Biologist Thandiwe Mweetwa was busy studying lion prides in Zambia, when she noticed something interesting: the females all seemed to give birth at approximately the same time. Naturally, Mweetwa researched this further, ultimately postulating that the lionesses actively synchronize their menstrual cycles.
And they do this, Mweetwa says, for good reason.
“Synchronized [ovulation] is thought to increase reproductive success in the pride,” she says.
In other words, having cubs at the same time means that mother lions can rely on each other to nurse, babysit, and protect the youngsters. Safety in numbers also allows more lion cubs to survive to adulthood. Predation is a threat to small, vulnerable babies in any species, but predators can only eat so many – if all the pride’s cubs are born at the same time, the likelihood is greater that more will survive. If young are born at different times throughout the year, they become a year-long food source for predators.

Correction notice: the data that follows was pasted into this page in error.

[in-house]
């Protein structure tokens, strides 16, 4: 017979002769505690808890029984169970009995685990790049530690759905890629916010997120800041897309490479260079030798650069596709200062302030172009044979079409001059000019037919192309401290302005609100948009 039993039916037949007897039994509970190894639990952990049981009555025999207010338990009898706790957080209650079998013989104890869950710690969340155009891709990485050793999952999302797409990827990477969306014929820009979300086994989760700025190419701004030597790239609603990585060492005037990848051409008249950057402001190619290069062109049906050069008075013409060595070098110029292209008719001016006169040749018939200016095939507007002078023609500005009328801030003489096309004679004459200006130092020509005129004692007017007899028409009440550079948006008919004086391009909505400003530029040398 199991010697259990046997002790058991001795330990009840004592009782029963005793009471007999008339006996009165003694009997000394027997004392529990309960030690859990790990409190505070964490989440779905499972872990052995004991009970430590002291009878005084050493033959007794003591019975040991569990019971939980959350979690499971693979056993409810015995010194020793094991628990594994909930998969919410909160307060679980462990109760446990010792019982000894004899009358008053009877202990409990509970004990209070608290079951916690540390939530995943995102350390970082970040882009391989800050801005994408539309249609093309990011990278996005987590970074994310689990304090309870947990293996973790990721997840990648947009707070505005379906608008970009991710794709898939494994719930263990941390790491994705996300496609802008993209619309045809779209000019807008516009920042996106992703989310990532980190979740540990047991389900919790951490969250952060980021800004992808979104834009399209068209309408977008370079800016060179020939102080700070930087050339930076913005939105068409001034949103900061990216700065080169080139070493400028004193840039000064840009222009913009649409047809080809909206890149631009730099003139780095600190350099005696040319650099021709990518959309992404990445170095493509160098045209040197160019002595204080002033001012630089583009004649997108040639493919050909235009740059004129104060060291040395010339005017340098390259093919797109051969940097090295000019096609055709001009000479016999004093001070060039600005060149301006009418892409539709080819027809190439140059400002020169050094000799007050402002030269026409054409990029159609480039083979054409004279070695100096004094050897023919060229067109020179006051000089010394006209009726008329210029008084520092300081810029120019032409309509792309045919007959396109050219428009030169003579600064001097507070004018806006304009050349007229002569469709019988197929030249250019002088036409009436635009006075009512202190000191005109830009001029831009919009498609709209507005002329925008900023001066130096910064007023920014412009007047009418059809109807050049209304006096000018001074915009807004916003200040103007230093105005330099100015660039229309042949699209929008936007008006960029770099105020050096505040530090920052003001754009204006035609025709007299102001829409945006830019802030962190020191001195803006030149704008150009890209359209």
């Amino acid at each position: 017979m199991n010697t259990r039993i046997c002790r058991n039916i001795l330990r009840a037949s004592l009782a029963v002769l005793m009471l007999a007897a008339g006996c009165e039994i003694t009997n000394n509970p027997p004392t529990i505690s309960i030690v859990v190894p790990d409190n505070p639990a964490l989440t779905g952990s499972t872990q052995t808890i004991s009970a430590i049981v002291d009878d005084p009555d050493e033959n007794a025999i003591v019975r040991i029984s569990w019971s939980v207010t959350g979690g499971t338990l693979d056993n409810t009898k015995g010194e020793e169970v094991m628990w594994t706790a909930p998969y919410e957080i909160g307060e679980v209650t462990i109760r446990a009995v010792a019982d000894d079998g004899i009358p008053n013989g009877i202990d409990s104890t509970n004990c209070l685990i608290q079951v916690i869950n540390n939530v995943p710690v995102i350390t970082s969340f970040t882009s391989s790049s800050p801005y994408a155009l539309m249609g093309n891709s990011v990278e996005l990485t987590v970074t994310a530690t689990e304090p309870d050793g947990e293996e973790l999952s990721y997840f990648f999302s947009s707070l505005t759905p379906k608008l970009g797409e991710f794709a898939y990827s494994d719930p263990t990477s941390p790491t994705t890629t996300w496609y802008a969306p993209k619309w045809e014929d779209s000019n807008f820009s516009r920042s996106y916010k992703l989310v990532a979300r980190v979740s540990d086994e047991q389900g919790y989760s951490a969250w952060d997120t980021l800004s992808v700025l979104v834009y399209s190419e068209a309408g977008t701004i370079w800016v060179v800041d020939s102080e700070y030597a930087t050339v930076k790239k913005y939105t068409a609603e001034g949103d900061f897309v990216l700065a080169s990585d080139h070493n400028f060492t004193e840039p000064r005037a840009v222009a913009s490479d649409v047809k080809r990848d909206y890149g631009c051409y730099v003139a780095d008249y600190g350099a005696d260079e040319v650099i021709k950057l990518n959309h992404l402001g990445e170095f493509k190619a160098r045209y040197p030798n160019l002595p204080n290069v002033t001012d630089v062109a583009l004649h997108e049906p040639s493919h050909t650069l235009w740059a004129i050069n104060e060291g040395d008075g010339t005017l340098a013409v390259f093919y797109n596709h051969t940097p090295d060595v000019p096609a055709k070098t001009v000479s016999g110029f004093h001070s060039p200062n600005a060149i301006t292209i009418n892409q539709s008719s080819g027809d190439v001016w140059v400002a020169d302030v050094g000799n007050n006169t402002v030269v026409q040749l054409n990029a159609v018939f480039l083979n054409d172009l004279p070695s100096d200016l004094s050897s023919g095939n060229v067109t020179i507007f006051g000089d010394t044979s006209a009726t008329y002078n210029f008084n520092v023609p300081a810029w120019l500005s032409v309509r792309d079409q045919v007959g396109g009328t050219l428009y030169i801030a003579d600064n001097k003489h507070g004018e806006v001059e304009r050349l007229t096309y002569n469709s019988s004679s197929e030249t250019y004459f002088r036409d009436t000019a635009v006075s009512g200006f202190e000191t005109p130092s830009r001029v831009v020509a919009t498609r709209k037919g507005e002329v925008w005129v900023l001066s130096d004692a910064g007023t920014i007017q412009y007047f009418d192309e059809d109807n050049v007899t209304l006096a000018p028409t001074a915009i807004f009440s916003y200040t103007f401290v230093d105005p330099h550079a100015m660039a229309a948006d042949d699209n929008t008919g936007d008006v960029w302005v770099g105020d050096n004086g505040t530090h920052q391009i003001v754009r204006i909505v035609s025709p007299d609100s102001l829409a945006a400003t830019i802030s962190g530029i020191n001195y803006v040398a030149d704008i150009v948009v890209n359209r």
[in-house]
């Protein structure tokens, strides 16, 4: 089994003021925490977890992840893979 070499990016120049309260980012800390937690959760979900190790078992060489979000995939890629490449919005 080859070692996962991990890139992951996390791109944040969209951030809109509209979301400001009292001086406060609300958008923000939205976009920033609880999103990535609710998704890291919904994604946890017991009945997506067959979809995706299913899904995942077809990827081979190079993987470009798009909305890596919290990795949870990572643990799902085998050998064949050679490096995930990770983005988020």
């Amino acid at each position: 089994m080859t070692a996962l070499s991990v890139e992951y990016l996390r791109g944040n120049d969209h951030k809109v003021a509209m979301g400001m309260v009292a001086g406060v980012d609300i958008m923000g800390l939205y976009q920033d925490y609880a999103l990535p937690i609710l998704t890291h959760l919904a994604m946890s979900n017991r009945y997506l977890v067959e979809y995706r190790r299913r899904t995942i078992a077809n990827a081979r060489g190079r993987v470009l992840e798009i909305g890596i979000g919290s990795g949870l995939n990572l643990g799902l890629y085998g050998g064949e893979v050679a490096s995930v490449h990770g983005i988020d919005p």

Even more interesting is that in the event of a cub’s death, lionesses immediately began ovulating again. This has been observed in prides where the alpha male has been killed by another male; not only does the challenger kill the alpha, he kills the pride’s young. This brings the females into heat, as they prepare to bear the new male’s offspring. Though many other animals come into heat at the same time, fewer species go into heat when their young die.
Interestingly, lionesses do not menstruate as human females do; in fact, the only mammals that have traditional “periods” are humans, primates, and a few species of bats and rodents.
So while it’s not quite the same as female roommates or coworkers having their “time of the month” at the exact same time of the month, it is close. And it’s just another reminder that no matter what we may think of ourselves, we humans are just another part of nature.